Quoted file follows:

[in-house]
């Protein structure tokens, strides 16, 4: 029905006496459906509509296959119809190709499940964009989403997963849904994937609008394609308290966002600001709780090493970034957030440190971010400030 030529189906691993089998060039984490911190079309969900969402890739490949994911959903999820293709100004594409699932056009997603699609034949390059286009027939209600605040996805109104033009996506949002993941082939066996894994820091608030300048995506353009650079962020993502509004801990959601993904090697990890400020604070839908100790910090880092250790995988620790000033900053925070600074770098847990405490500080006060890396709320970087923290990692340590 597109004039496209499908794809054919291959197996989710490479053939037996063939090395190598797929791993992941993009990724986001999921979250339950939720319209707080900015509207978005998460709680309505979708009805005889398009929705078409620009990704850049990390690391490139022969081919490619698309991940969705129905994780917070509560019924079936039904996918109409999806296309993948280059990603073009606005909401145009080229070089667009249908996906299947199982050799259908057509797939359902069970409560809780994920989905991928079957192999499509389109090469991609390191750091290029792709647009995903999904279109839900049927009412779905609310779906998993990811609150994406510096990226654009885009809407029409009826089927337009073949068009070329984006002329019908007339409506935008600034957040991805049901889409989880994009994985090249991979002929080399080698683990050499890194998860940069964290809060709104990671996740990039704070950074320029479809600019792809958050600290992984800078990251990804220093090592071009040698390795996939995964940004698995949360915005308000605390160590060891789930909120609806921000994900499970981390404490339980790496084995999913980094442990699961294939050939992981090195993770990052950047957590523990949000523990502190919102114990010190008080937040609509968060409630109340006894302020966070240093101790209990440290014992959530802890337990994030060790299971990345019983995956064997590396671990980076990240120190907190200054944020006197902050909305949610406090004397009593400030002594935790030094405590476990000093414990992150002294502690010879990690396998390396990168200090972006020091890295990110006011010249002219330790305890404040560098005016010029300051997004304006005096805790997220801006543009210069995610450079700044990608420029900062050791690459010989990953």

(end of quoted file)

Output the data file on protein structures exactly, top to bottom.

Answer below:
[in-house]
């Protein structure tokens, strides 16, 4: 029905006496459906509509296959119809190709499940964009989403997963849904994937609008394609308290966002600001709780090493970034957030440190971010400030 030529189906691993089998060039984490911190079309969900969402890739490949994911959903999820293709100004594409699932056009997603699609034949390059286009027939209600605040996805109104033009996506949002993941082939066996894994820091608030300048995506353009650079962020993502509004801990959601993904090697990890400020604070839908100790910090880092250790995988620790000033900053925070600074770098847990405490500080006060890396709320970087923290990692340590 597109004039496209499908794809054919291959197996989710490479053939037996063939090395190598797929791993992941993009990724986001999921979250339950939720319209707080900015509207978005998460709680309505979708009805005889398009929705078409620009990704850049990390690391490139022969081919490619698309991940969705129905994780917070509560019924079936039904996918109409999806296309993948280059990603073009606005909401145009080229070089667009249908996906299947199982050799259908057509797939359902069970409560809780994920989905991928079957192999499509389109090469991609390191750091290029792709647009995903999904279109839900049927009412779905609310779906998993990811609150994406510096990226654009885009809407029409009826089927337009073949068009070329984006002329019908007339409506935008600034957040991805049901889409989880994009994985090249991979002929080399080698683990050499890194998860940069964290809060709104990671996740990039704070950074320029479809600019792809958050600290992984800078990251990804220093090592071009040698390795996939995964940004698995949360915005308000605390160590060891789930909120609806921000994900499970981390404490339980790496084995999913980094442990699961294939050939992981090195993770990052950047957590523990949000523990502190919102114990010190008080937040609509968060409630109340006894302020966070240093101790209990440290014992959530802890337990994030060790299971990345019983995956064997590396671990980076990240120190907190200054944020006197902050909305949610406090004397009593400030002594935790030094405590476990000093414990992150002294502690010879990690396998390396990168200090972006020091890295990110006011010249002219330790305890404040560098005016010029300051997004304006005096805790997220801006543009210069995610450079700044990608420029900062050791690459010989990953």